Health promotion is the process of enabling people to increase control over and improve their health through evidence-informed action within health education, protection and prevention. Health professionals play a lead role in health promotion through a range of action such as screening, immunisation, health education, signposting, behaviour change, and promoting healthy lifestyles. Health promotion acknowledges the wide range of factors which influence health and wellbeing. It extends beyond the individual to include the wider social and physical environments which influence health and wellbeing.
Adopting a multi-agency approach encourages health professionals to liaise with a wide range of partners such as education, social care and the Third Sector. These partners are in a strong position to support behaviour change, reinforce health promotion messages and influence the social, emotional, physical and organisational environments within which people live their life. As such, they have a supporting role to play in responding to health promotion activity identified as part of a comprehensive health needs assessment for looked after children.
Mental & Emotional Health
There are a number of factors which may impact on a looked after child's mental health including: the child's experience in terms of poor parenting, trauma, bereavement or serious illness, mental health difficulties in one or both parents, and the impact on the child of the environment such as poor neighbourhoods, deprivation, social exclusion and poverty.
Additional factors can include stability and quality of care, and the child's links to family, friends and peers.
Source: Centers for Disease Control and Prevention
The Mental Health of Young People Looked After by Local Authorities in Scotland (2004) found that among young people (n=242), aged 5-17 years, looked after by local authorities, following assessment:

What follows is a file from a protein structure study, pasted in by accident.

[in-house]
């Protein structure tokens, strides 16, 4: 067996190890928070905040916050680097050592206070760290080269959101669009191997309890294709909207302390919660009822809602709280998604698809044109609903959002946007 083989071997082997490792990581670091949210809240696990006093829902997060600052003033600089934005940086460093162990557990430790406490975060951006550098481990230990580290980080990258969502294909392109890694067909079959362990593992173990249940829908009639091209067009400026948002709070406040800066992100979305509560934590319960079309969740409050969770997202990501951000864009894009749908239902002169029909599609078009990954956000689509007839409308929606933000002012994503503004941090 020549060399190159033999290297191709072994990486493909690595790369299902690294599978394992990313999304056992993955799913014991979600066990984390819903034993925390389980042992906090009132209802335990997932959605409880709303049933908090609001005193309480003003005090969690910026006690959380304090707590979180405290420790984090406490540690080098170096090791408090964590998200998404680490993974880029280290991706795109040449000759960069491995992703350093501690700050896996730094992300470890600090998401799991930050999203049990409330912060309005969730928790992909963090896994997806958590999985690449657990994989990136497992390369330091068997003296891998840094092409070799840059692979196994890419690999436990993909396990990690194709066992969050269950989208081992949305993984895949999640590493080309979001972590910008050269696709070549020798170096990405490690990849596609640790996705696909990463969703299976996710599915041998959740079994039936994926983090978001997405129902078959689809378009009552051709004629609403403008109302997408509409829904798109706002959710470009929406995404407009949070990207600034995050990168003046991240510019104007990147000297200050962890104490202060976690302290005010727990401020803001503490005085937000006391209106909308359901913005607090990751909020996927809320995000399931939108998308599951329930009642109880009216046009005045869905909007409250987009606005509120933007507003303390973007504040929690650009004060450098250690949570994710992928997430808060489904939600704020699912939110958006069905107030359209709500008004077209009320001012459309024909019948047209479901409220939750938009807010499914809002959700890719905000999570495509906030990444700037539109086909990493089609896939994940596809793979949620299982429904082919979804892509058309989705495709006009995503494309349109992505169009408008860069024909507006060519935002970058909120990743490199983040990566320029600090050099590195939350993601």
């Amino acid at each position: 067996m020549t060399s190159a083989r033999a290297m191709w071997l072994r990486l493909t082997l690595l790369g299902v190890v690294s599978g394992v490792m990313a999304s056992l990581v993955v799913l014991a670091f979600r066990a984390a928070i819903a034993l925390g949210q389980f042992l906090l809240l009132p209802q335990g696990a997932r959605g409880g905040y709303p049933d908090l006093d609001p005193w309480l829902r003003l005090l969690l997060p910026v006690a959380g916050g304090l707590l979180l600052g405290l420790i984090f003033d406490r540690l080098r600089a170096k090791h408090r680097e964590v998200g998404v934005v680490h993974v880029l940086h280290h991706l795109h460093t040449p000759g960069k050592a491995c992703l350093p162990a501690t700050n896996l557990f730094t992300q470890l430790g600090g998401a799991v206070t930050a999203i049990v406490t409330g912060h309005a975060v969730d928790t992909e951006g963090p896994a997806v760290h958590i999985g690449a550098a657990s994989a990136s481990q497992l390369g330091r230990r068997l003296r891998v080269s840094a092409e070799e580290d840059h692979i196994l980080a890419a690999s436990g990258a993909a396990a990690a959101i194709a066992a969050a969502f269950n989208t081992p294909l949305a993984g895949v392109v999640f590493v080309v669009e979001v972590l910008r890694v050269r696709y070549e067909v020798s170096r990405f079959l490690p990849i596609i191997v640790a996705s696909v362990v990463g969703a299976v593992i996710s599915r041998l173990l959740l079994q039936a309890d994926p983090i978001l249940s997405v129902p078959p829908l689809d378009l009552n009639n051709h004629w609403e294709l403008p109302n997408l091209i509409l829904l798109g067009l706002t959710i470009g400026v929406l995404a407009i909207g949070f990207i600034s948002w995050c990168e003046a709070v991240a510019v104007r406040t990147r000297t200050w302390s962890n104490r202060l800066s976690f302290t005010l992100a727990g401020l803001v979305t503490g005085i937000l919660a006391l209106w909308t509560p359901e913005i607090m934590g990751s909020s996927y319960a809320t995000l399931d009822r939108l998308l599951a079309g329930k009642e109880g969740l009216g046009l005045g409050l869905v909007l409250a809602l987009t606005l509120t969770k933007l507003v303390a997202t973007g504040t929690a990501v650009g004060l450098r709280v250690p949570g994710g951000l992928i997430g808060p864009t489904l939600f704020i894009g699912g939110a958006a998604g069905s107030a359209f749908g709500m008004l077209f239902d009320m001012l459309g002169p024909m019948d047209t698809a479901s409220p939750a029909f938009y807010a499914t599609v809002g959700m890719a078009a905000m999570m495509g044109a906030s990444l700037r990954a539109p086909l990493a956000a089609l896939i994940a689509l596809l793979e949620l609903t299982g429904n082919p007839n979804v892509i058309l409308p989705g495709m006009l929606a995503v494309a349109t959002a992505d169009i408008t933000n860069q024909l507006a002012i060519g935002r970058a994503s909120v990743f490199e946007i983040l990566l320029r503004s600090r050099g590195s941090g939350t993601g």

- 45% were diagnosed with a mental disorder
- 38% had clinically significant conduct disorders
- 16% were assessed as having emotional disorders - anxiety and depression
- 10% were rates as hyperactive
It is recommended that looked after children are screened for emotional and mental health difficulties using Goodman's Strengths and Difficulties Questionnaire (SDQ). This can be easily used by the professional carrying out the health assessment and can be scored using online programmes. The form can be discussed as part of the assessment or completed by the young person as they wait for their appointment.
While it is important to pick up any formal 'mental disorder' amongst these children, arguably a more important task is to respond appropriately to the emotional distress that they experience. Understanding that distress in the contents of attachment processes is quite a challenge, but one that health professionals should try to respond to.
The SDQ is weighted towards externalising difficulties like ADHD and behavioural problems and tends to be less useful for picking up internalising problems such as anxiety, depression or attachment difficulties. To address this, additional questions should be added to capture more information about internalising difficulties.
Where the tools is being used for younger children, questions about attachment should be included.
If further specialist services are required, consultation should be provided by CAMHS for any concerns raised during the health assessment and mental health screening, or if there is uncertainty around results. Where children are thought to have significant emotional and/or mental health difficulties, they should always be referred to a specialist service for full assessment.
It is worth remembering that CAMHS services are specialist children's services and that access to clinical psychology, educational psychology, primary care mental health workers and voluntary agencies may be more useful to support looked after children.
Email: Carolyn Younie